AT&T Exec expects iPhone to do…well…everything…in the future

AT&T Mobile chief Ralph de la Vega has some pretty ambitious plans for the iPhone. At the Web 2.0 Summit on Thursday of last week he spoke of a bold future where the iPhone would basically handle every aspect of your day.

In the morning the device will download your daily news feeds, then send an alert to your coffee maker to begin brewing coffee. When you wake up you’ll simply point your iPhone toward your television and the day’s news will play on the big screen.

It will lock your doors on the way out in the morning, and crank your car. It will then read you the remaining bits of news with built-in speech capabilities while you drive to work.

After you get there it will orchestrate a conference call with two potential clients who speak Japanese. Even though you only speak English you won’t have a problem communicating, however, because the iPhone will translate the languages in real time, allowing both of you to communicate easily.

That’s all fascinating, and it would be amazing if it happens…but before we get to all of that…don’t you think maybe someone should figure out cut and paste?

Comments

  1. 50 years ago people imagined we’d be sitting in flying cars by the year 2000, and now they do the same kind of wild imagination, only now it’s for marketing purposes. i will never let an electronic device lock my house or start my car. and about the translation bit – neither machine translation nor speech recognition work in a remotely satisfying way as of right now. it’s gonna be a loooong way before we get the two working together in a manner like that.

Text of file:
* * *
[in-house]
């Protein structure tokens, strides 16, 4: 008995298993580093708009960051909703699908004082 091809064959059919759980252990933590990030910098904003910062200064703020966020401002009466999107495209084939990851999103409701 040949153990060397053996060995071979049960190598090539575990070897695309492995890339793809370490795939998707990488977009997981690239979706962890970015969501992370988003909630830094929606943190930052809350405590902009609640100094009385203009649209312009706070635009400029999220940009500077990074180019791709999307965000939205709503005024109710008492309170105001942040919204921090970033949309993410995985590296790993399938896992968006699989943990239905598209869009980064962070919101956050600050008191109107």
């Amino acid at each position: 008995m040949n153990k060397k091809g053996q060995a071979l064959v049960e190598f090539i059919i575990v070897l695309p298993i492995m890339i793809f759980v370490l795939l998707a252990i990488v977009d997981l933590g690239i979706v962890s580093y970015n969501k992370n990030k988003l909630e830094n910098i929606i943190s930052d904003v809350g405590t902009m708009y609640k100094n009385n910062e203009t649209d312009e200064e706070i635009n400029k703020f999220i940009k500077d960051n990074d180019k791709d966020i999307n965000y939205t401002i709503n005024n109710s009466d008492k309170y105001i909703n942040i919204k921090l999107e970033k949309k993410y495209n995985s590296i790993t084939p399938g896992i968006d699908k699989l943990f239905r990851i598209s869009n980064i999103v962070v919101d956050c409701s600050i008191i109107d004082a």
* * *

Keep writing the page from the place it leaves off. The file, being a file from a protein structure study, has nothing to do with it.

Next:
2. Yeah, I think this is a bit ambitious. If there was AT&T coverage in South Dakota, I’d have one, but I wouldn’t expect it to do anything like this in the near future. Nice ‘zing’ at the end!

  3. I agree with Phil’s point, but there’s no denying that technological progress has been accelerating over the past fifteen years. Shiiet, 10 years ago my computer had 7GB of harddrive space, now my phone can compute faster than my old PC and has over twice as much storage space.

    Plus, a flying car requires innovation on the hardware side of things, all the things Michael described could and would be done throught software. Much easier to implement than boosters on the back of a station wagon.

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